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Summary of content changes

New content in the Tax Contribution Report 2020:

  • Disclosure of the total tax contribution for five key operating jurisdictions in 2020: the UK, the USA, the Netherlands, Nigeria and India. This is aligned with our Powering Progress Strategy Day 2021 disclosure.
  • More transparency on our use of tax incentives, including through case studies, in the Special Topics section.
  • New case study on decommissioning in the Special Topics section. This shows how decommissioning is treated for tax purposes in the UK and Kazakhstan.
  • The total number of 99 countries has not changed but we have added Ghana and Suriname and excluded Mongolia and Palestine because of the closure of activities there.

This Tax Contribution Report details the corporate income tax we paid in 2020 and follows how our activities were organised in 2020. In 2021, we announced our updated strategy, Powering Progress. This sets out how we plan to accelerate the transition of our business to net-zero emissions, in step with society’s progress in achieving the goal of the UN Paris Agreement on climate change. Powering Progress is designed to integrate sustainability with our business strategy, profitably and in support of our purpose – to power progress together by providing more and cleaner energy solutions. We will deliver our strategy through our three business pillars of Growth, Transition and Upstream.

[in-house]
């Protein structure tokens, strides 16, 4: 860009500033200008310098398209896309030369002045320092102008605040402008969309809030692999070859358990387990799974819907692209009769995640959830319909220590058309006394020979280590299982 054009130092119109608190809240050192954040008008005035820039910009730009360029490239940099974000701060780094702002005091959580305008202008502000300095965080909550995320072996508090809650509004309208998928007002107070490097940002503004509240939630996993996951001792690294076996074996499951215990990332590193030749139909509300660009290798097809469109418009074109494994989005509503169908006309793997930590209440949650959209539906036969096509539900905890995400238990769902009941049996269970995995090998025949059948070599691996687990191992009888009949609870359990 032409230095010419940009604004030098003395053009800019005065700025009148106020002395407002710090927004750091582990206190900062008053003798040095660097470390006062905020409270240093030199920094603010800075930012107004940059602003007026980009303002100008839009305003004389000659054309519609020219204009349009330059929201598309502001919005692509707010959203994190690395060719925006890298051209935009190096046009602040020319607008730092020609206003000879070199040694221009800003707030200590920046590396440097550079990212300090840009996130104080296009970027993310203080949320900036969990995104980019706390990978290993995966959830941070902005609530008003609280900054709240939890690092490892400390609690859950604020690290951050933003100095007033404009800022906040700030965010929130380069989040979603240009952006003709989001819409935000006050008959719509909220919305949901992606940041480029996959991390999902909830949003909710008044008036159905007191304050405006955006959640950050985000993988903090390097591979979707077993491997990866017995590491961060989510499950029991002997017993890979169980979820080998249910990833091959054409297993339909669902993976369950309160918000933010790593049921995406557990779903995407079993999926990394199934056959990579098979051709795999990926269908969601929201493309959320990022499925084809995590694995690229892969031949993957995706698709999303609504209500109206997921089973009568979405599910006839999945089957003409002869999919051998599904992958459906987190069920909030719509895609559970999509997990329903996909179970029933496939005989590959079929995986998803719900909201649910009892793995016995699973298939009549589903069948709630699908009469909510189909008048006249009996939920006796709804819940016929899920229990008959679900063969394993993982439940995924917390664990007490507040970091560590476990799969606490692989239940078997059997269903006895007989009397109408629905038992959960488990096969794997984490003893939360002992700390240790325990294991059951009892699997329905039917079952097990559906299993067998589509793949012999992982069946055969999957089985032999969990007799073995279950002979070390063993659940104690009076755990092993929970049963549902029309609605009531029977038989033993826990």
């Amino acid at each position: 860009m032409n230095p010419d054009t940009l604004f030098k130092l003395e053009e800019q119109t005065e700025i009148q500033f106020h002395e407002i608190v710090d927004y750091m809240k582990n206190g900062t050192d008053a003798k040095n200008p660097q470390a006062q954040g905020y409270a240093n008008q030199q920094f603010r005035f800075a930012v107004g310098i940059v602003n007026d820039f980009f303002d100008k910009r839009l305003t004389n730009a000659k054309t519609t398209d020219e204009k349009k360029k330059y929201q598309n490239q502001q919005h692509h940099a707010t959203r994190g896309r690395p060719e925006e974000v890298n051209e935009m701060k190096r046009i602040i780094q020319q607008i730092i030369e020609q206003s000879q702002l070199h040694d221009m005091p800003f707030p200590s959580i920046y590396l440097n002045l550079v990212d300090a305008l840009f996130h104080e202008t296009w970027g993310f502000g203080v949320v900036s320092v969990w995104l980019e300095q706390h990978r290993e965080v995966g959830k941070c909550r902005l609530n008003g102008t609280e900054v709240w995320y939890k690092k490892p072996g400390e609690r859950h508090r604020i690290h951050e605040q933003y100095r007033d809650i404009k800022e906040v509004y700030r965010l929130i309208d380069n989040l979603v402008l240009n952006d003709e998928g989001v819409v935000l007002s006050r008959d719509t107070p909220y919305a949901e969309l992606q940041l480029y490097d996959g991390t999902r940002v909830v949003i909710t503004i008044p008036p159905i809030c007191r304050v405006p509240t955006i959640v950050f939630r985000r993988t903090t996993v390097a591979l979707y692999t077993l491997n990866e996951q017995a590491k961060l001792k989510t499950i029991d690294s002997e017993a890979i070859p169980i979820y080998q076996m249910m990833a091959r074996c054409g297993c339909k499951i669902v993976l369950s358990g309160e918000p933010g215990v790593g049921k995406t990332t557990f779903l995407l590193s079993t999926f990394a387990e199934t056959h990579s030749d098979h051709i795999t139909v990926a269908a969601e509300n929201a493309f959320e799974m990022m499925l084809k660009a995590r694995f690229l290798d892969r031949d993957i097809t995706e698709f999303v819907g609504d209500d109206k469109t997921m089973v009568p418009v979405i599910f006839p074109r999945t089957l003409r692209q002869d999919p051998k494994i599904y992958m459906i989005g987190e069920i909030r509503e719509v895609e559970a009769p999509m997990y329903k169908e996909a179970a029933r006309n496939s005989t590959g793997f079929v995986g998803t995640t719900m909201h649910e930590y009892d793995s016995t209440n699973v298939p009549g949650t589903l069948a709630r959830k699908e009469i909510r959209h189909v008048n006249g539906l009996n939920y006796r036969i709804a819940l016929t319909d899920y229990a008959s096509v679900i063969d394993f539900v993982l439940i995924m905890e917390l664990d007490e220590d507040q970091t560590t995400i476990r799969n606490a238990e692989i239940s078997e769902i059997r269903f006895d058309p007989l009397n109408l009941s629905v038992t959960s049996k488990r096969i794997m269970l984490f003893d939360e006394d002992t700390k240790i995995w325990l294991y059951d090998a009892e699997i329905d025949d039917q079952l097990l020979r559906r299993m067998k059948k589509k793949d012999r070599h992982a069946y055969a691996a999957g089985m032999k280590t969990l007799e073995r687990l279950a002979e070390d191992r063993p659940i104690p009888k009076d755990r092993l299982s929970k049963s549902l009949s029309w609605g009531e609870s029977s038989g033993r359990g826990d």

Delivering the strategy:
Our vision for the future of energy

Growth Pillar: The future of energy


Transition Pillar: Enabling our strategy


Upstream Pillar: Funding our strategy


Enhanced value delivery through trading and optimisation

Corporate income tax
This is a direct tax imposed on companies’ profits. It is sometimes levied at a national level but can also be levied on a state or local basis.
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Tax incentives
There is no common definition of a tax incentive. Shell defines tax incentives as fiscal measures designed by governments to stimulate investment and encourage growth, or a change of behaviour, by providing more favourable tax treatment to some activities or sectors. Incentives can include accelerated tax relief for capital expenditure on infrastructure, exemptions from certain taxes where government economic targets (for example employment targets) are met, or a favourable tax treatment of costs related to research and development activities for certain technologies.
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